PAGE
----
8. Cora

    Ah yes, the infamous “You don’t count, cause you’re not a writer/don’t sell enough/not famous/a nobody” manoeuvre. It’s almost always men and often older men who do it and those on the receiving end are mostly women, though I’ve also seen some macho dude pull that same stunt on a man. And yes, it happens in discussions everywhere.

    Coincidentally, I’d never heard of Sean Fodera or William Barton before the recent unpleasantness either. Yet for some reason, no one tells them they’re nobodies who have no right to speak.

    Anyway, hugs for all the ugliness. The trolls really seem to be out in force this week.

  9. Mary Robinette Kowal

    This –> “The thing is this: the whole conversation isn’t just about one disgruntled man’s long held grudge against Mary Robinette Kowal. It’s about a culture which has systematically privileged the voices of a subset of the population over all the other voices.”

    This. This. This.

    The ONLY reason my particular case is important is because I can be a useful example of an endemic problem. This kind of bullshit happens all the time in every field.

  10. UrsulaV

    Oh sweet Jesus, the dread name Randall Garret was invoked. Again. *upends the bottle*

  11. Michael

    So what do you think about the fact that many of the participants on the thread you object to are women?

    Do you think they are traitors, dupes, suck-ups or what?

    • GeekMelange

      @Natalie – Gee, it’s like they expect you’ve never seen a leading question before.

  12. Polenth

    Honestly, I don’t think joining SFWA does more than add stress for the person joining. The credentials pull there is how long you’ve been a member and whether you’ve ever held office. If you try to tackle things on the forum, you’ll get posts deleted by the moderators, because it might upset Jerry Pournelle. Not that he’s the only one against things changing, but he’s the one who’ll consistently attack anyone and everyone who tries to talk about the issues. He tries to close threads down by being the one who speaks the most. Rather classically, this gets dismissed as just being what he’s like, so everyone should put up with it.

    The root issue is that the majority of SFWA doesn’t want change, so there simply isn’t the support for it. I’m sure apathy is a bigger cause than actively campaigning against change, but the result is still the same.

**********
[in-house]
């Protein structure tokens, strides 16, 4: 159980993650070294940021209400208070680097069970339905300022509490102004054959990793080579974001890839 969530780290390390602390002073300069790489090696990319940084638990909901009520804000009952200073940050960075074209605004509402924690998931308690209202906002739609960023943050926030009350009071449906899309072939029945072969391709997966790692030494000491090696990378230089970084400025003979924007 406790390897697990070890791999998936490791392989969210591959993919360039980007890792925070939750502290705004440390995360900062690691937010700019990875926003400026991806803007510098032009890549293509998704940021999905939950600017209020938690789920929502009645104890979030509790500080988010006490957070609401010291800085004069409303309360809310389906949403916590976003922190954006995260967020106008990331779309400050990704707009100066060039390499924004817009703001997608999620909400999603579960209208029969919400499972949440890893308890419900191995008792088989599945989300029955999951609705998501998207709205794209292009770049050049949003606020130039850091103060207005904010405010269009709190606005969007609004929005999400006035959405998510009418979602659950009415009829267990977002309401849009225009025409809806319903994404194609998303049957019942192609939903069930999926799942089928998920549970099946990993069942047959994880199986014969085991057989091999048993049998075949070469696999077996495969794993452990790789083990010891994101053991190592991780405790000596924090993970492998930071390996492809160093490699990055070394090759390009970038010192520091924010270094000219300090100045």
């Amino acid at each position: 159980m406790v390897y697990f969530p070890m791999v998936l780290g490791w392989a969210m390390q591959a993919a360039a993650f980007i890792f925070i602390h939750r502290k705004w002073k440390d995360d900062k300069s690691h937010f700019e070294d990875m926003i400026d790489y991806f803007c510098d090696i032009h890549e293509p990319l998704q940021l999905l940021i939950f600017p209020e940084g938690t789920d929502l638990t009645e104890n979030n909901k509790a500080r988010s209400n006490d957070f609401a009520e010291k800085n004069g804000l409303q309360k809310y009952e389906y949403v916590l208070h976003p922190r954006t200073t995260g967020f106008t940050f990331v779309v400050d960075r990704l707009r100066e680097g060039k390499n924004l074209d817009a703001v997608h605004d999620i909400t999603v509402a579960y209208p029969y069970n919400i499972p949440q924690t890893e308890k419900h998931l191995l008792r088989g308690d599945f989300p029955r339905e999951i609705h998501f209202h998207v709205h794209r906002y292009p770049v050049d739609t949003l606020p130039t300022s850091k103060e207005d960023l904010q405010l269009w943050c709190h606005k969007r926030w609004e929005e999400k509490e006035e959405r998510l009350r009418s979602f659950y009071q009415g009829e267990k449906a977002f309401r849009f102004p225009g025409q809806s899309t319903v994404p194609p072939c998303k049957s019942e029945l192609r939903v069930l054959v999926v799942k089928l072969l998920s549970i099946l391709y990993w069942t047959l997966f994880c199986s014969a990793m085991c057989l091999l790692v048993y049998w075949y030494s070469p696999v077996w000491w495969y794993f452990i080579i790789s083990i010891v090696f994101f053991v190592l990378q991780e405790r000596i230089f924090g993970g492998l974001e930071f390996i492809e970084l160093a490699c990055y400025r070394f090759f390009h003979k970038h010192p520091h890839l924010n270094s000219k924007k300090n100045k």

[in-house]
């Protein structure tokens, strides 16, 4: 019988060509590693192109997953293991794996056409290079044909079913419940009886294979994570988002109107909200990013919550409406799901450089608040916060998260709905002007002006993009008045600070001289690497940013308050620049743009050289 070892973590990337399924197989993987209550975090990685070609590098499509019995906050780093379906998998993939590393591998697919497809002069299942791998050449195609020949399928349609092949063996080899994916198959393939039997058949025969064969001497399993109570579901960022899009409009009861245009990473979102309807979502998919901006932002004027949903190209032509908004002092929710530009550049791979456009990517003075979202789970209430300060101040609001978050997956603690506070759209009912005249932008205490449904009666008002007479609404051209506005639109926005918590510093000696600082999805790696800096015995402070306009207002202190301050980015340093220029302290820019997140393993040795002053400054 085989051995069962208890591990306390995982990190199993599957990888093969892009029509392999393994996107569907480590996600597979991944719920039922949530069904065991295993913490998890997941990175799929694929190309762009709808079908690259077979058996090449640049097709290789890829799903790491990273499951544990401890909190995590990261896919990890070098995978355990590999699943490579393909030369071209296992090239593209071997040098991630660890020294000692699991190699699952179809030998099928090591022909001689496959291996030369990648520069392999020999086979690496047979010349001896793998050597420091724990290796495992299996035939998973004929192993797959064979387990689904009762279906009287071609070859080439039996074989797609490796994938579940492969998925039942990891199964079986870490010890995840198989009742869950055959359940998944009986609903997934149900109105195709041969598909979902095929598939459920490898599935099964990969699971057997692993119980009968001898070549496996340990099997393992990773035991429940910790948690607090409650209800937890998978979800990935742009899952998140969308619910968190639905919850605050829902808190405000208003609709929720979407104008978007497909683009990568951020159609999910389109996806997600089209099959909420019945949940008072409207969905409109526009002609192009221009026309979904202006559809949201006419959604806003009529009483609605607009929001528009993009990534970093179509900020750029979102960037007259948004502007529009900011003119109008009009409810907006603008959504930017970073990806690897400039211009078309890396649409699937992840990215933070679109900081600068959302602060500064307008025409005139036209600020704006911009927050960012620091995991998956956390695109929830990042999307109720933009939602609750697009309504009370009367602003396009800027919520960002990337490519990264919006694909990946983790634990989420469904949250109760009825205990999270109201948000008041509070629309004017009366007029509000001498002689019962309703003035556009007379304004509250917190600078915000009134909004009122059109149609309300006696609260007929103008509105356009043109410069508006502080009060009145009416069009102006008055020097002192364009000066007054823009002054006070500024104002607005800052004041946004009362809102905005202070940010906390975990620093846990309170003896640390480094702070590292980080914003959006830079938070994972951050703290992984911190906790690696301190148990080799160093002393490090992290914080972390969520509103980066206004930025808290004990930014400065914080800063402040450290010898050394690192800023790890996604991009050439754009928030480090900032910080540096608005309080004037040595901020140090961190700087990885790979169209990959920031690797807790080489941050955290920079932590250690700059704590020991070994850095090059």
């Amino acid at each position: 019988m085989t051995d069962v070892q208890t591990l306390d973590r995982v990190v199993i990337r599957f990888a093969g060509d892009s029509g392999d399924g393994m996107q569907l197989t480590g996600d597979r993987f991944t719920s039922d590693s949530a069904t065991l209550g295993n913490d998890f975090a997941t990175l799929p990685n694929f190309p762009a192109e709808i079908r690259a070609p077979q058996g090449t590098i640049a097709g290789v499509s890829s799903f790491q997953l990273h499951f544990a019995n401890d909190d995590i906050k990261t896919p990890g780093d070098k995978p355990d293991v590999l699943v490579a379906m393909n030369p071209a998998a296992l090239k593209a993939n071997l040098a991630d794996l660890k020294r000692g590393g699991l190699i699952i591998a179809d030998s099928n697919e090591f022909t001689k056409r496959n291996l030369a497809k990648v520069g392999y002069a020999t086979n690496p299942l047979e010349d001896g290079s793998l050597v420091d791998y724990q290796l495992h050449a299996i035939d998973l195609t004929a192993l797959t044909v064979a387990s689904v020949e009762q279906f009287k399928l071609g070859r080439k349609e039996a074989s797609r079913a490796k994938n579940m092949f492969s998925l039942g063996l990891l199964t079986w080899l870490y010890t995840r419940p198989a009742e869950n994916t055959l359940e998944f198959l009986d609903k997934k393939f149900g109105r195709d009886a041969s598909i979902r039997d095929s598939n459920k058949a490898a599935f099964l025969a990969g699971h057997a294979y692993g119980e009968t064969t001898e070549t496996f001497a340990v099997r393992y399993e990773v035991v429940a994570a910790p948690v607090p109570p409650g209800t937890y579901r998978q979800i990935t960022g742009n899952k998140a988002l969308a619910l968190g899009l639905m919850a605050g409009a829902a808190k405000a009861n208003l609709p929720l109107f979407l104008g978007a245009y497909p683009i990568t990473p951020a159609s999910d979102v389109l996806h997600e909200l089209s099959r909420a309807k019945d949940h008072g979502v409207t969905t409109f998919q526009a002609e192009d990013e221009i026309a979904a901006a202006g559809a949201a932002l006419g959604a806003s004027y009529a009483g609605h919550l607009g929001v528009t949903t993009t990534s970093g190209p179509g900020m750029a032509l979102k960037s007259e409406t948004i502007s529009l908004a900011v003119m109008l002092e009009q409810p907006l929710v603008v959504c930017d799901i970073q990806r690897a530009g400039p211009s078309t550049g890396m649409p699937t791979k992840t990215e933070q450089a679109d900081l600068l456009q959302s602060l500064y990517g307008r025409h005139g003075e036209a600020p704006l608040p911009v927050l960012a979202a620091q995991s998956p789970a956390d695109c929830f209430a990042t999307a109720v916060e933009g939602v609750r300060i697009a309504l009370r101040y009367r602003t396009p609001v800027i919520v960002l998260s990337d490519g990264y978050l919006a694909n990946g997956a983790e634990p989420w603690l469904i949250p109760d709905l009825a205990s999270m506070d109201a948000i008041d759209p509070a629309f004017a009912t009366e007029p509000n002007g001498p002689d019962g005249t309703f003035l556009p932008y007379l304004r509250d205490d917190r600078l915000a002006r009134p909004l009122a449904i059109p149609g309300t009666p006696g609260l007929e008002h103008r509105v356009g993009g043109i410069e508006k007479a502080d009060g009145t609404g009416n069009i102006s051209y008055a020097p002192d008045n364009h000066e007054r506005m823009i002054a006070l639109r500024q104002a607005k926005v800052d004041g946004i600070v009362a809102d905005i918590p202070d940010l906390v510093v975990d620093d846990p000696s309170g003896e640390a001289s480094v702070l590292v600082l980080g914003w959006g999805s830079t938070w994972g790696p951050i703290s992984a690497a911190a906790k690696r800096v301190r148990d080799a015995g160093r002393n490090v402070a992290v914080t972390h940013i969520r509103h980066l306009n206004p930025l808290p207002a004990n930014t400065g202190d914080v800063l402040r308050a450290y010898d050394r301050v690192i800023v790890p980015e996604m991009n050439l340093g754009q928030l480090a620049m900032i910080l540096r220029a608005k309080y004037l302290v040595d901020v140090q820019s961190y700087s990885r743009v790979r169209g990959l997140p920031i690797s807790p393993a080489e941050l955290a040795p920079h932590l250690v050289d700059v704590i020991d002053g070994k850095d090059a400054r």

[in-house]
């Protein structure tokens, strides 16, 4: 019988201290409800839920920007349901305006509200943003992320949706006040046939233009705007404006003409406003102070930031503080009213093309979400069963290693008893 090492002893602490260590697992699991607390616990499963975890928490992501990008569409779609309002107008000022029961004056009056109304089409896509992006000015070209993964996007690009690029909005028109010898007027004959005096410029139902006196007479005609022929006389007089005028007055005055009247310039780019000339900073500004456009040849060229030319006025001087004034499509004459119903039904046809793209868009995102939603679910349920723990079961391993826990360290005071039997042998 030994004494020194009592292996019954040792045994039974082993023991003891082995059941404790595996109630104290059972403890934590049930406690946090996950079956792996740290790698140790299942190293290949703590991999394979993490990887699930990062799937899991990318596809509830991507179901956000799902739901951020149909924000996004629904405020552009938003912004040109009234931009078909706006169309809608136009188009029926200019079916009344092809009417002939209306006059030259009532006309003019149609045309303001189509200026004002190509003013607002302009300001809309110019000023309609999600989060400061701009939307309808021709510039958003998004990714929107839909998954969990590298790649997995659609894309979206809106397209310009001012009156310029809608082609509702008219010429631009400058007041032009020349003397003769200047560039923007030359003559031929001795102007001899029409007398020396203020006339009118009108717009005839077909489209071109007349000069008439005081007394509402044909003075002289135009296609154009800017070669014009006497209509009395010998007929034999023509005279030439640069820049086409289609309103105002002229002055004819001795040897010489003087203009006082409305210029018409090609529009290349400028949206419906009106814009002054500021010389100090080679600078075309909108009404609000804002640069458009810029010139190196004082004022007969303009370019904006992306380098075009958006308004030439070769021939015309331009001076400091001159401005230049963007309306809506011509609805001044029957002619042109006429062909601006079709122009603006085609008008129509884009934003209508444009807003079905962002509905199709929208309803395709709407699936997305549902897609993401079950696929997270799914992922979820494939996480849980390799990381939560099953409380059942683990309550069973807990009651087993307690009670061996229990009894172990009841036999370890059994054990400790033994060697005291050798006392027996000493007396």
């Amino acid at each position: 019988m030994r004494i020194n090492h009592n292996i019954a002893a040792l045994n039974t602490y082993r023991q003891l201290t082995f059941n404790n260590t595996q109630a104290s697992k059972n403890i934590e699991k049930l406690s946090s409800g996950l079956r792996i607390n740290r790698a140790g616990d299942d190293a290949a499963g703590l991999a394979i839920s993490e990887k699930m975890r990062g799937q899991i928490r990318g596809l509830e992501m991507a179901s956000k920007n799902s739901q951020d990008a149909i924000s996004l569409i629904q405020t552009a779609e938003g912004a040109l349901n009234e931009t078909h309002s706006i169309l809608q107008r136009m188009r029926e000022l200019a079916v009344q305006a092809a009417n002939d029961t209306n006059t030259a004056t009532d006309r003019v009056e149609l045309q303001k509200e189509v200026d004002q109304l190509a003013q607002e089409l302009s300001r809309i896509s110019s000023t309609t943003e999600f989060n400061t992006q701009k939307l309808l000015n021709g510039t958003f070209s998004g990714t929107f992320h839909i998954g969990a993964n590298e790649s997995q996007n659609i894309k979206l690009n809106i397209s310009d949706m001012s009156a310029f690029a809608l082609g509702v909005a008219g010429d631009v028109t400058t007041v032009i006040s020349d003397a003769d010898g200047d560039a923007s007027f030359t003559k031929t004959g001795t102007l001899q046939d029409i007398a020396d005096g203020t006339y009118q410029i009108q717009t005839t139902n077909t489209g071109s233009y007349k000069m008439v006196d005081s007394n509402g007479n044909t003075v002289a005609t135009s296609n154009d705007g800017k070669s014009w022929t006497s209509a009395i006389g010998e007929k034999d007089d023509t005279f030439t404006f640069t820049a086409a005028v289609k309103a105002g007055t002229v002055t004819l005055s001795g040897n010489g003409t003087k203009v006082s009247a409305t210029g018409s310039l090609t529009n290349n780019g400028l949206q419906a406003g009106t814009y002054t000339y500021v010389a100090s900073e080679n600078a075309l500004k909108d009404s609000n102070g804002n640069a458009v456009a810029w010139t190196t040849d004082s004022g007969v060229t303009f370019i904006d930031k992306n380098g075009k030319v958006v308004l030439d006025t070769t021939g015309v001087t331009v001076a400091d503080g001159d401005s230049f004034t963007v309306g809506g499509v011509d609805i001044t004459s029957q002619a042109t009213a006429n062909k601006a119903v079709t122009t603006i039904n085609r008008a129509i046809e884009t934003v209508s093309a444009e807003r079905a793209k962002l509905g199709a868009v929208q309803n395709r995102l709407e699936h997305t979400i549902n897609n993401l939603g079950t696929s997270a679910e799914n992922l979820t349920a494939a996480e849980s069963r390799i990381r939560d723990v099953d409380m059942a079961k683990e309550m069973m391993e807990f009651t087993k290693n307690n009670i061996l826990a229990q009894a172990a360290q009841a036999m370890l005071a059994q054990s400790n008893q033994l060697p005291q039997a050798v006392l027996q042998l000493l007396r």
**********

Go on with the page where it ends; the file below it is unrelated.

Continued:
So really, unless you’re planning to shoot for the moon and become president, I don’t think there’s anything you can do that will actually mean things change. I’ve seen others try, and all that ends up happening is they feel drained and demoralised, with nothing to show for it.

  13. Ann Somerville

    @Polenth:
    ” I don’t think joining SFWA does more than add stress for the person joining.”

    I wish I didn’t agree with your comment so very completely 🙁

    I mean, I *want* Natalie and the others to win by drowning out the miserable, anally retentive farts. But my experiences of too many organisations this mired in their own historical webbing is that the best thing to do is walk away or scrap the thing, and start cleanly from scratch.

    I’m sure a new SF writers organisation that wasn’t conceived from the start as a private elite club, would be highly attractive to many very good, talented and successful writers (I had to put that in because apparently some people think “successful” requires being a sexist, racist arseknuckle.)

  14. Veronica Schanoes

    @Michael: I think they’re wrong.

    You see, women are human beings, and human beings often disagree with one another. If this is the kind of question that you consider to be a stumper, I suspect that you won’t be able to follow the rest of the conversation about this issue.

  15. Merrian

    I’ve been following your posts about the petition and SFWA. As a reader I am a bystander but a sad and frustrated one because it has been ugly-fascinating to watch privileged people claim victimhood. They intend that no status or space is left in the conversation for other people to stand or to speak the reality of how actions by people and organisations are loaded and discriminatory; of course that is their aim even as they claim differently.

    I appreciate the careful and clear way you have brought these things into the light Natalie.

  16. Tasha Turner

    Throughout my life I’ve ended up doing things without the “right” credentials. Every time someone calls me on it I give a baffled look as I’ve either forgotten I’m not credentialed or I’m unclear why it matters.

    I don’t comment here much but you are a major source of information for me. To “be credentialed” to have an opinion on issues related to women or minorities you simply need to be one or to take time really listening to them and supporting what they are saying… I think your qualified. 😀